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‘Testing their limits’: Officials say delayed 2020 Mountain Madness Trail Run went off without a hitch
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Dozens of runners came out on Saturday June 20 for the annual Mountain Madness Trail Run. - photo by Erica Jones

Despite being postponed from its original date in March, Dawson County’s 2020 Mountain Madness Trail Run went off without a hitch over the weekend, according to organizers, drawing dozens of runners from all over to brave the challenging course. 

“It was the perfect day at Fausett Farms,” Chamber of Commerce President Christie Moore said after the June 20 event. “We are grateful to our partners and sponsors who enabled us to host the second annual Mountain Madness Trail Run and to show off the natural beauty of our county. We had tremendous feedback from participants and we’re already looking forward to next year’s run.”

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The end of the 15k trail race was marked by a final stream crossing under the finish line. - photo by Erica Jones

The annual Dawson County Chamber of Commerce event boasts steep climbs and rewarding views of Fausett Farms. The 15k run begins with an open start which allows runners to space out before entering the double track trail in the woods and ends with a final stream crossing under the finish line.

Jon Hager, the overall male winner, said that the run was very difficult, so finishing is about focusing less on speed and more on the runner’s knowledge of how to pace himself and how to navigate the tricky parts of the course. 

“It’s one of those races that it’s not necessarily how fast you are, but it’s race IQ because it’s so hard,” Hager said. “But it was great — it was well marked and well organized.”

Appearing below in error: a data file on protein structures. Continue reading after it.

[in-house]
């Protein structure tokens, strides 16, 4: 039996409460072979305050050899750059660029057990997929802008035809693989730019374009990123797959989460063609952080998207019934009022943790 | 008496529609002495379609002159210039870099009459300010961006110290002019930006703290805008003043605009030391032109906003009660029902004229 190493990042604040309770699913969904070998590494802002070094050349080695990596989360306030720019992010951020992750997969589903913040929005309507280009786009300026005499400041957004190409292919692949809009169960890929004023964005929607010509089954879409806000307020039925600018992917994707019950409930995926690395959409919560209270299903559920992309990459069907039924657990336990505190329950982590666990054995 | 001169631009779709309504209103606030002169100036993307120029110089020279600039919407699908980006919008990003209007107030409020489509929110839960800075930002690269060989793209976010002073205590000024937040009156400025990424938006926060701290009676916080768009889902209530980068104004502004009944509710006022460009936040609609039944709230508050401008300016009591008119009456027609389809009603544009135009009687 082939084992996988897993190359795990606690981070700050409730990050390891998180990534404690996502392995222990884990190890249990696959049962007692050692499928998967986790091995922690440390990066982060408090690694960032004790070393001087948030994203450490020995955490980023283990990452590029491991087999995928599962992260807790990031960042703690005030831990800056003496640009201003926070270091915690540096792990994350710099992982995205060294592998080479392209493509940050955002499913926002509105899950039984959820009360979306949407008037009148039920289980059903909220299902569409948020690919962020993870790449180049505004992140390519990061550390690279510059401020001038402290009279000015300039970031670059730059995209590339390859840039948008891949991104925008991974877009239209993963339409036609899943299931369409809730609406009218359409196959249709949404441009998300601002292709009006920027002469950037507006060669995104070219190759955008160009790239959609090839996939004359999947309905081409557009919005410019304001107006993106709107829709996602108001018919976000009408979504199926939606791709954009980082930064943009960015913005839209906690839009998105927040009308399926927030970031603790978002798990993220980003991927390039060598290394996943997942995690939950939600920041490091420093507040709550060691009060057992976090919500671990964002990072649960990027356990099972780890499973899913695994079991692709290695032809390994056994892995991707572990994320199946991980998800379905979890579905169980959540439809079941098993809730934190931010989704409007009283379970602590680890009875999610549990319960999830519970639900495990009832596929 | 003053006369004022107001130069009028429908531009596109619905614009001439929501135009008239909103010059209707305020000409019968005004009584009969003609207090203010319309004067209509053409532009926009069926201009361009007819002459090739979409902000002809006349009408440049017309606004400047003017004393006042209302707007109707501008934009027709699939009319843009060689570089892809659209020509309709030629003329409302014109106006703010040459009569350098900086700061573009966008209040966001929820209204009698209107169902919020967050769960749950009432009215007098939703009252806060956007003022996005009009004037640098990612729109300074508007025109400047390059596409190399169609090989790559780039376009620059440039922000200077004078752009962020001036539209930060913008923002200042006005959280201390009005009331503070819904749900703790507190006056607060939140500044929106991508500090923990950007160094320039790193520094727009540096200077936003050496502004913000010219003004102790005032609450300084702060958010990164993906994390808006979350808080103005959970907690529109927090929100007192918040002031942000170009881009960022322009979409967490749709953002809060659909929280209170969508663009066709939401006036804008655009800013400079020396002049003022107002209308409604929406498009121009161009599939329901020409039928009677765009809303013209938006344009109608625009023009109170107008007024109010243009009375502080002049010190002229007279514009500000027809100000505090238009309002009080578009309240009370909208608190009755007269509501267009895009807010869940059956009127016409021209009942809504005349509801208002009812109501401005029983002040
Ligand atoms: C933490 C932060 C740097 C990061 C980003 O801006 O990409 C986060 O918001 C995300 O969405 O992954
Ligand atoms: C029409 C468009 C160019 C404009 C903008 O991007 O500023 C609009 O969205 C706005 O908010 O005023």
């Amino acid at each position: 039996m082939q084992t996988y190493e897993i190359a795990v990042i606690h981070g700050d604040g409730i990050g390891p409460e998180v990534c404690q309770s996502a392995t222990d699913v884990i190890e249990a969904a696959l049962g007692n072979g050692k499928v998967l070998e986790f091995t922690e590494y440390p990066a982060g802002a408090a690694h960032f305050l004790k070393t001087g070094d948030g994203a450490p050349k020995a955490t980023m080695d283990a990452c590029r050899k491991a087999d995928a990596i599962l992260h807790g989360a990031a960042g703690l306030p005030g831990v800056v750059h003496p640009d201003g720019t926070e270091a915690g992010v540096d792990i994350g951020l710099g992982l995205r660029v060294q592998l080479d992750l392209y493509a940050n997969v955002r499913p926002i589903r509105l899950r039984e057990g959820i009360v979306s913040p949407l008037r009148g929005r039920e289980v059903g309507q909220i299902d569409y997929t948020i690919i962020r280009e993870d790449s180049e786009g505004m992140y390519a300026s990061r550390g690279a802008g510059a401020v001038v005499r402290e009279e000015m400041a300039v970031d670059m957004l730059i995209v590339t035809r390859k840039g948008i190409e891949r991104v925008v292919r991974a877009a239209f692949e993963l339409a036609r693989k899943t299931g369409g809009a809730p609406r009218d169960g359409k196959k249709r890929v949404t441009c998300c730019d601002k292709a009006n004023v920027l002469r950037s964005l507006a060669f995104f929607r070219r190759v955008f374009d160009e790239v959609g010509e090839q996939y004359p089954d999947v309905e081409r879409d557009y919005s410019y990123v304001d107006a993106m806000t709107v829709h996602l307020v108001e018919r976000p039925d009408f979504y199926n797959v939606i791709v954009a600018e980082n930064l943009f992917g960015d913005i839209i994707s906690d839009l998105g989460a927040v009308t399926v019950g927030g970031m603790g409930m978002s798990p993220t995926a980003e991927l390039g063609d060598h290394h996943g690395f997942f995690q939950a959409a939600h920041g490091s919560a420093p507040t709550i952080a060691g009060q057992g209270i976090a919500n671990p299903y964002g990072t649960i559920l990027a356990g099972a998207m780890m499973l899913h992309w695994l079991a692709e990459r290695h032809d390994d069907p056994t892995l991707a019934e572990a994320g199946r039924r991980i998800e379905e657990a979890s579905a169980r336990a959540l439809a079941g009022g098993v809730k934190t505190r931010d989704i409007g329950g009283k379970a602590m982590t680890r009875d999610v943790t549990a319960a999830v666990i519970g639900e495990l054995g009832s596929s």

Hager, who has been regularly running trail races since November, when he converted from running road races, finished the race with a time of 1:06:55, breaking the 2019 winner’s time of 1:14:59. 

For overall female winner Sally Bray, this year was her second time participating in Mountain Madness Run. Bray, who finished with a time of about an hour and 32 minutes, said that the challenging aspects of the run are part of what drew her back for a second year. 

“It’s a really challenging course; it has some really challenging climbs, and some of the descents are what we call ‘quad burners’ meaning you can’t just barrel down them,” Bray said. “It’s also got some really good rollers that are a lot of fun, great views, and the river crossing at the finish is a nice touch, so I’ll definitely be back again next year.”

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Participants take off from the starting line to run the challenging course. - photo by Erica Jones

Because the event normally takes place earlier in the year, before the weather starts heating up, Bray said that temperature outside was a big factor for this year’s race. 

“It was a lot hotter this year which made some of those big climbs at the end real tough in the sun,” Bray said. “So it was great to be able to sit in the river at the end and let my muscles recover in that cold water.”

Race participants also included several members of Dawson County High School’s cross country team, who are preparing and conditioning for the upcoming cross country season. 

Wiley Dennis, a rising Dawson County senior who was one of the first runners to finish the race, said that the steep grade of the course makes it difficult for runners to find their stride, which makes it almost impossible to slow down in certain areas along the trail. 

“If someone can do this course and not walk, I would worship them,” Dennis said. “It was like going on a frontier; it’s a really good way to push yourself and test your limits to see how far you can go.” 

After participating in the run for the first time, Dennis said he enjoyed it, despite the course’s difficulty. 

“It was very exciting, I had a fun time, and I’ll definitely come back next year,” Dennis said.